The trick to making great sorbet

Sorbet

Sorbets are wonderful: they are simple to make, can meet almost everyone's dietary requirements, and there are hundreds of flavor options available. They can be fickle, however: too much sugar and they become a soupy mess, too little sugar and they will turn out icy and hard.

So how can you tell if a recipe has the right amount of sugar to make a perfect, creamy sorbet? Professionals use an expensive device to test for sugar content, but Zoë François (via indexed magazine Fine Cooking) has a simpler solution, that uses an egg. Don't worry, the egg isn't added as an ingredient, it's used to determine if the sugar content is right.

How can an egg help you determine sugar content? You float the egg, still in its shell, in your sorbet mixture prior to freezing. Says Zoë: "As the sorbet base becomes saturated (or dense) with sugar, the egg buoys to the surface. When you can see a quarter-size circle of eggshell, the sorbet has enough sugar to make it a soft, smooth success."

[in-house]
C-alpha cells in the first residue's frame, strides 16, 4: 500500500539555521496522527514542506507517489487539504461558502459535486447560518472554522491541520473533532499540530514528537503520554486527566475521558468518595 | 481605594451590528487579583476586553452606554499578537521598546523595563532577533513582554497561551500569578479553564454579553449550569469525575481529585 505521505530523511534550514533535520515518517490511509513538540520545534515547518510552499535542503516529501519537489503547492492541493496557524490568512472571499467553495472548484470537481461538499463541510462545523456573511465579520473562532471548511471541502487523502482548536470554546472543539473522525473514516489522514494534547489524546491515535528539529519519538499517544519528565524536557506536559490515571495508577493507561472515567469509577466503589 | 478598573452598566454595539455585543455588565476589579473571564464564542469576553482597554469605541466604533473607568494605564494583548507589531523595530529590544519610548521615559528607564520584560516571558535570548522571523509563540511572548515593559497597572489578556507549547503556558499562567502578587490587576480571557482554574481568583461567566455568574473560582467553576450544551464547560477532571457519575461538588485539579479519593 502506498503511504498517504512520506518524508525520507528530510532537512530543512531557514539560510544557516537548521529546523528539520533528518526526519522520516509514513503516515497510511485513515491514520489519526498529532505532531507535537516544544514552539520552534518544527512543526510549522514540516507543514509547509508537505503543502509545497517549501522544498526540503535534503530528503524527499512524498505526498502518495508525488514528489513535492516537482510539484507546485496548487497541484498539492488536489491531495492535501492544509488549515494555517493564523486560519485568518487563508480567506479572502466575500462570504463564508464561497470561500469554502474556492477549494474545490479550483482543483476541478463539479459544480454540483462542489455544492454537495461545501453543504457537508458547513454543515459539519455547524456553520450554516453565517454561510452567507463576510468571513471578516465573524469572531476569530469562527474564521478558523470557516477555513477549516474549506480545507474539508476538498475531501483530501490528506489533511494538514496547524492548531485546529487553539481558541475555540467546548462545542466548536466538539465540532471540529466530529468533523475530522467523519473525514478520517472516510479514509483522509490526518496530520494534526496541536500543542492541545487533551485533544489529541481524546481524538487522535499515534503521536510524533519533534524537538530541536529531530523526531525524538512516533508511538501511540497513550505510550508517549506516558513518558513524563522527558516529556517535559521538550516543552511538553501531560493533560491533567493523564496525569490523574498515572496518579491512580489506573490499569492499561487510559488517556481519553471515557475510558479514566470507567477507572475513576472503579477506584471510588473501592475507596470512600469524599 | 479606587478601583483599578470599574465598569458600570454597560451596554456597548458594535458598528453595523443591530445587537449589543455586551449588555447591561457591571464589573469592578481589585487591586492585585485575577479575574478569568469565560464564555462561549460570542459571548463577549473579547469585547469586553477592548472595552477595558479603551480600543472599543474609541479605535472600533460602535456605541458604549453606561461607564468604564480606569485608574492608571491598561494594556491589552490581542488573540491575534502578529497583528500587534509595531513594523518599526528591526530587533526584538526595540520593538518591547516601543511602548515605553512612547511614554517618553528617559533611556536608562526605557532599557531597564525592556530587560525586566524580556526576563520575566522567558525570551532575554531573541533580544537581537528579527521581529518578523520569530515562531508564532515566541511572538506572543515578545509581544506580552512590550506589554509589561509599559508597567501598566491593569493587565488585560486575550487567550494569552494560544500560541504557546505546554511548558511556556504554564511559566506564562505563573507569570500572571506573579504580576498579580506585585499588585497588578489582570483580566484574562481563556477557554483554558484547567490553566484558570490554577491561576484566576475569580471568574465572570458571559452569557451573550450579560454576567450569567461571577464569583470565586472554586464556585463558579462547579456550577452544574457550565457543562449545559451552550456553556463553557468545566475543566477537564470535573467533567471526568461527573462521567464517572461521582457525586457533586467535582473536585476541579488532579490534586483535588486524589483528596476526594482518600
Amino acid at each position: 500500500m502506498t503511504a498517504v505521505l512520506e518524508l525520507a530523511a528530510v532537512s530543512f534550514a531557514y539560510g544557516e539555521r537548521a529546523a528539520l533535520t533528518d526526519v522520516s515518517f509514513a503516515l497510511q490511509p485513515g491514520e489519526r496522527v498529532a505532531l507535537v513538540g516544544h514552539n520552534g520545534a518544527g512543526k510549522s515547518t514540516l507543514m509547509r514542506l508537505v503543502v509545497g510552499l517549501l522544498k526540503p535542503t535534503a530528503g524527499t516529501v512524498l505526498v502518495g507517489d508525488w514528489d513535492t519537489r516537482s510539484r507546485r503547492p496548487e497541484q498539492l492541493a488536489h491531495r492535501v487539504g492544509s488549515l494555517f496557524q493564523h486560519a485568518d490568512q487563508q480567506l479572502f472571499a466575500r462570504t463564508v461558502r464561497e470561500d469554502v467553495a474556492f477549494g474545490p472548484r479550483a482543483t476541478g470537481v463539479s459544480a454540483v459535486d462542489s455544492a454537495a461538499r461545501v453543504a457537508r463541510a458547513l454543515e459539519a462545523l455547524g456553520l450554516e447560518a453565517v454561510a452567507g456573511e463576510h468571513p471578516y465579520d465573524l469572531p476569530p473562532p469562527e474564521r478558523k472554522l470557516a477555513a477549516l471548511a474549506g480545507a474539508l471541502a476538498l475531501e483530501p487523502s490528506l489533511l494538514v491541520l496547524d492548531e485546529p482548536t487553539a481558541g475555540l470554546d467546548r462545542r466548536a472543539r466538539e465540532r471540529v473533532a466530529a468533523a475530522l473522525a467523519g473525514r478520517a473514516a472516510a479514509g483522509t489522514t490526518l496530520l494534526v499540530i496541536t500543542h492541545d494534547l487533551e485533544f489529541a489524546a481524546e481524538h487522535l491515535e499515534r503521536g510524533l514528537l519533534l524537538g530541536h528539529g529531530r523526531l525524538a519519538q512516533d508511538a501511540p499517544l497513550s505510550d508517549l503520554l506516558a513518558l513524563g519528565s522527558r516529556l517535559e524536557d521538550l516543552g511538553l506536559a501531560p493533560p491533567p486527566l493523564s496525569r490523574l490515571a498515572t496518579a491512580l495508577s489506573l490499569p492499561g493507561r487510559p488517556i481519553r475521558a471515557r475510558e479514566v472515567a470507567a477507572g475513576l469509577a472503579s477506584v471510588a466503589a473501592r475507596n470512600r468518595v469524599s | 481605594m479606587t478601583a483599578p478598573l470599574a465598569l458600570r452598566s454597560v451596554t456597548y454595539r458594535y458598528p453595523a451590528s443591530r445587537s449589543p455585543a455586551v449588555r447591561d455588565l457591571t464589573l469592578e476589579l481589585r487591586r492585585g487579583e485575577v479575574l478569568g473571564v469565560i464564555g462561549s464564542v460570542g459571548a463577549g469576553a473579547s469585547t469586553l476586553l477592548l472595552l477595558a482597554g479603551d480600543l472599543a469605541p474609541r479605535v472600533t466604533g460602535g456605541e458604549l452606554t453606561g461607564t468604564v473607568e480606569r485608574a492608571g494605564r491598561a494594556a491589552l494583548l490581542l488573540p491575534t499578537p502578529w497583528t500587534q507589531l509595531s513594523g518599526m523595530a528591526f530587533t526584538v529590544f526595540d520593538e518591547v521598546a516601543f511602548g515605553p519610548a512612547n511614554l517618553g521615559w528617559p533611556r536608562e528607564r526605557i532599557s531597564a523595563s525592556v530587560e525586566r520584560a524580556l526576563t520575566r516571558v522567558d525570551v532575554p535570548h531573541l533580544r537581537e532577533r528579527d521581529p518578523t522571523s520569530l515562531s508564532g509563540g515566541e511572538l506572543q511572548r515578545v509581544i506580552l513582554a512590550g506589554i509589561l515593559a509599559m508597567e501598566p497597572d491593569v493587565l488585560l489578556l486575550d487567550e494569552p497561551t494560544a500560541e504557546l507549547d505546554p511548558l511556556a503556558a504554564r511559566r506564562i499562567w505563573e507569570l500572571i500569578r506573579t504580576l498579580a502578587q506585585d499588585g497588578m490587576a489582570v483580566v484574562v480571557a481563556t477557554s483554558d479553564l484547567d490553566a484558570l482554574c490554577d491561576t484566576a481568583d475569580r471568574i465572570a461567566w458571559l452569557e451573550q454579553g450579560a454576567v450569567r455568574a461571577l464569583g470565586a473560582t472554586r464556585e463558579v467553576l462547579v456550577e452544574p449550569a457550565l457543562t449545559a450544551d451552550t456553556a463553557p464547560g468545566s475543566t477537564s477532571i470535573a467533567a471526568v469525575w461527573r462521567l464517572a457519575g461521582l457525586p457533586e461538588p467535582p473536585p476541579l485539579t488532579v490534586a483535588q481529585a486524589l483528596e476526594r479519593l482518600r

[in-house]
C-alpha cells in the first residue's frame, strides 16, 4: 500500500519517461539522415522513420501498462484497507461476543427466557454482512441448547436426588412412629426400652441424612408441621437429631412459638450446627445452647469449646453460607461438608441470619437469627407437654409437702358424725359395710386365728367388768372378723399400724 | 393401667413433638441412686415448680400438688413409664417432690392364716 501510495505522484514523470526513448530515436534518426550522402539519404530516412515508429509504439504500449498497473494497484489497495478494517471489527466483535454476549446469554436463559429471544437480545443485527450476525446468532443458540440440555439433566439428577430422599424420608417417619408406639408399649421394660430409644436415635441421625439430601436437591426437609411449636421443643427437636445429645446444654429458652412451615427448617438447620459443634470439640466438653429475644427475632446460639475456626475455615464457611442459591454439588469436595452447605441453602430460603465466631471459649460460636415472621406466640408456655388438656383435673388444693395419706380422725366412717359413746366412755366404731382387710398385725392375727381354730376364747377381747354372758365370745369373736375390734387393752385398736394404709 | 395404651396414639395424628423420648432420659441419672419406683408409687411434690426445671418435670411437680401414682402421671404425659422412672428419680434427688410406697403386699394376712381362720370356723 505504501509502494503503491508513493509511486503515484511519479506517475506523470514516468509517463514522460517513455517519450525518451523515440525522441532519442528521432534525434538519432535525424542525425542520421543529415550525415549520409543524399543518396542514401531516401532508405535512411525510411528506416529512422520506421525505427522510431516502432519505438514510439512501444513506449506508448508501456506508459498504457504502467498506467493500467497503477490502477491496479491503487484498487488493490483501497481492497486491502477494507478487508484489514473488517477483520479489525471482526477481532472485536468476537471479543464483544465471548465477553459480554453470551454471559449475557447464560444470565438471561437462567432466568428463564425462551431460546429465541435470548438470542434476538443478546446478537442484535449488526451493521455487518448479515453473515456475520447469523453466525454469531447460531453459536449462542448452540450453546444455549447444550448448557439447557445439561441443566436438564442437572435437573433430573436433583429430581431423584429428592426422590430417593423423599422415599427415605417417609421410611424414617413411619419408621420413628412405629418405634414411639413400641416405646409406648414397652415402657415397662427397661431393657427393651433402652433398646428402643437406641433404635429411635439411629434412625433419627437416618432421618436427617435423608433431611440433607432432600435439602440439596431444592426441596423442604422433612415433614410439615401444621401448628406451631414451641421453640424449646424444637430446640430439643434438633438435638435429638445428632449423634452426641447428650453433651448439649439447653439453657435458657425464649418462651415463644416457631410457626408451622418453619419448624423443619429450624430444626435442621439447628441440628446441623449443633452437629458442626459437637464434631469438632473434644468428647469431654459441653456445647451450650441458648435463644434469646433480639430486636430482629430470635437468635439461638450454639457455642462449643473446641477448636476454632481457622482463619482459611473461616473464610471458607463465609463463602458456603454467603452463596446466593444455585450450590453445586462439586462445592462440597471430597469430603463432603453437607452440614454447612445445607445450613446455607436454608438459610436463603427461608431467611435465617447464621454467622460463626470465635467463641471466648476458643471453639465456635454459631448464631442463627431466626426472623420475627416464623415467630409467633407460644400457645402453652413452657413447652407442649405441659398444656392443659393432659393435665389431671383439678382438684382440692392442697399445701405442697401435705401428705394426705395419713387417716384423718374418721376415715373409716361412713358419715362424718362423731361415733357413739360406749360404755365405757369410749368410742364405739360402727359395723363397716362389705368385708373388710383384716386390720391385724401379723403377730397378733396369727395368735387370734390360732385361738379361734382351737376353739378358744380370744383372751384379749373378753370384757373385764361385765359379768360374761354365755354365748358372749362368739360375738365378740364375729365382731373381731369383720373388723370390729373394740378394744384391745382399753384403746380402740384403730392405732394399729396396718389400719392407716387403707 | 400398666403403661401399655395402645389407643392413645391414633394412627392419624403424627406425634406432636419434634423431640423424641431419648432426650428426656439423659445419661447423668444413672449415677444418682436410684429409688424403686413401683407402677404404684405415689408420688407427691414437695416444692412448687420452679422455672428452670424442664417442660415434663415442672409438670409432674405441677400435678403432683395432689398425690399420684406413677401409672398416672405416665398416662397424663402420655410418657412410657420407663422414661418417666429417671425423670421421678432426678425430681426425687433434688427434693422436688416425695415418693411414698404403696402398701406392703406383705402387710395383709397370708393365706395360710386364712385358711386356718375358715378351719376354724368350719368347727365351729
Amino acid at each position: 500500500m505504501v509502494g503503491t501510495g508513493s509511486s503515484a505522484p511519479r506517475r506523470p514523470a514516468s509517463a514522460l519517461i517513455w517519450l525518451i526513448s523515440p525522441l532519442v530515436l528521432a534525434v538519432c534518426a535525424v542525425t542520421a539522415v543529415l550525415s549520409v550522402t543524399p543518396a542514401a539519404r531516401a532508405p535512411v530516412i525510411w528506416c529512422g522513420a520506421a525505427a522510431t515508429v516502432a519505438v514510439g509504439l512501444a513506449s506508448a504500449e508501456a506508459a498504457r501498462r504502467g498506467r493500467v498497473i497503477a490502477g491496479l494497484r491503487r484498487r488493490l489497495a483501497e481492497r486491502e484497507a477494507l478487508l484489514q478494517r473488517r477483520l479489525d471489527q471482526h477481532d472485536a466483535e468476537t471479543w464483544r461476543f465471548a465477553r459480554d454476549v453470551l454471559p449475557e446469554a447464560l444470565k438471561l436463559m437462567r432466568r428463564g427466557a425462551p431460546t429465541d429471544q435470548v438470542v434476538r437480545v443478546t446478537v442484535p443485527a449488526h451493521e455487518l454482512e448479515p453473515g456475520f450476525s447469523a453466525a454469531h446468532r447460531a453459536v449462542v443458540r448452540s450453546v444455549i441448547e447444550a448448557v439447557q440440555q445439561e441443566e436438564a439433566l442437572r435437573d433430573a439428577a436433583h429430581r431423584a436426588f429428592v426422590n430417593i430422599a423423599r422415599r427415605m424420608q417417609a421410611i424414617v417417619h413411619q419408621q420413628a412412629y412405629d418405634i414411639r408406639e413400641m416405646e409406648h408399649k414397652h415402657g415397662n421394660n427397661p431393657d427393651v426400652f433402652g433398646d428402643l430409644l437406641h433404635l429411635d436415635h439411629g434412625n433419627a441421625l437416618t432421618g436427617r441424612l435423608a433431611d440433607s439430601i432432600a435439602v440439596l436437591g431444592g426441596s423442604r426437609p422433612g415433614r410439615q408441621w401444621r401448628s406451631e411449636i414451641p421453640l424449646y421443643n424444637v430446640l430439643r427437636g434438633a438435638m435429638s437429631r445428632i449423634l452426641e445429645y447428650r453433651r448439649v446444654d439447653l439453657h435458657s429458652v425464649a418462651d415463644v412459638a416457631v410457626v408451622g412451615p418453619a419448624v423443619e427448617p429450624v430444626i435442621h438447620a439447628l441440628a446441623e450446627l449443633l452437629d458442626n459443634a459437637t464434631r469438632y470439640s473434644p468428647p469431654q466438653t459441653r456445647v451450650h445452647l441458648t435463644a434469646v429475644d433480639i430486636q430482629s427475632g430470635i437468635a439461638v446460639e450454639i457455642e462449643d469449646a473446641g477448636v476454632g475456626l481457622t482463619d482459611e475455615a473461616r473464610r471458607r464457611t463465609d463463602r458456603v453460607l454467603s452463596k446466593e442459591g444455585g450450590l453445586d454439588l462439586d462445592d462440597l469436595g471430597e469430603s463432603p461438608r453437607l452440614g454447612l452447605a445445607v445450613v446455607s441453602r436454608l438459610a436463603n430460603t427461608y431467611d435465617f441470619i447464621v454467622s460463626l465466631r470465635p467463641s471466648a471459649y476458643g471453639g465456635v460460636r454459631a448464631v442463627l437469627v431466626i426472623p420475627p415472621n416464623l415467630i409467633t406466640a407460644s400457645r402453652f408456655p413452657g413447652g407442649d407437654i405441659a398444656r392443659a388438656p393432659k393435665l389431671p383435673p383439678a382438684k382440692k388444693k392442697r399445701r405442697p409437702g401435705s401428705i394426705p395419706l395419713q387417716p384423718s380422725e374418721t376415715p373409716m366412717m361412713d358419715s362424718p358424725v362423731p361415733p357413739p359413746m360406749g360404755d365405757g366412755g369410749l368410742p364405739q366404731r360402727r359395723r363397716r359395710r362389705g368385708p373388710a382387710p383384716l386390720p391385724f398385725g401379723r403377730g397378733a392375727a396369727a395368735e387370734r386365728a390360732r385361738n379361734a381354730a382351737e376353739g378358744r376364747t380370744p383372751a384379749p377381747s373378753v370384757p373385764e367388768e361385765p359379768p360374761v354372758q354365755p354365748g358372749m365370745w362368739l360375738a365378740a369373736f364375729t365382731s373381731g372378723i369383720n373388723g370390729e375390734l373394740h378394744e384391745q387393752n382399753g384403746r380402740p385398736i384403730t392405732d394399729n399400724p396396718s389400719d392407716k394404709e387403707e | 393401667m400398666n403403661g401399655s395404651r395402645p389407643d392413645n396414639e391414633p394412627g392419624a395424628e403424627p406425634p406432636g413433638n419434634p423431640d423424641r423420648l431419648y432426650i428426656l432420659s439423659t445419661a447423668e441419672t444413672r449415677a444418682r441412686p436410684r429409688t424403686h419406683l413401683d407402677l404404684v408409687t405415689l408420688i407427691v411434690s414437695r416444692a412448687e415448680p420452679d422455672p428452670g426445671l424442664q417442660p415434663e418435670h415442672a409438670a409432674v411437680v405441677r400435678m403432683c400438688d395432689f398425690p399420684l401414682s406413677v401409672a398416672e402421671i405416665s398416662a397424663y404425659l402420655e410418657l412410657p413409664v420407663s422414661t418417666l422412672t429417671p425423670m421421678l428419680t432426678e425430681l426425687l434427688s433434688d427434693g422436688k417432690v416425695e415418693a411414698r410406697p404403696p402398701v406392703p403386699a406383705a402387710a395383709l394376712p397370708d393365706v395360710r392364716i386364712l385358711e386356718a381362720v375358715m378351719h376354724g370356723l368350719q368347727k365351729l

Here are some highly-rated sorbet recipes from the EYB Library that you can use to test this technique. Let us know if you try it.

Coconut lime sorbet from Epicurious
Chocolate and raspberry sorbet from Tinned Tomatoes
Pink grapefruit-champagne sorbet by David Lebovitz
Strawberry and honey sorbet from The Kitchn
Mango sorbet from Chocolate and Zucchini

Photo of strawberrt and honey sorbet from The Kitchn

1 Comment

  • hillsboroks  on  7/2/2014 at 3:09 PM

    I started making fruit sorbets years ago using a recipe from one of the Silver Palate cookbooks that called for a small amount of liqueur in the mixture. I knew that alcohol keeps things from freezing hard so it made sense to put it in and keep the sorbet from freezing solid. Over time I have experimented with different fruits and liqueurs using this same recipe but it always seems to turn out great. Plus you can have fun adding extra flavor layers depending upon what liqueur you use. I will have to try the floating egg method at least once this summer and compare the results with my old recipe.

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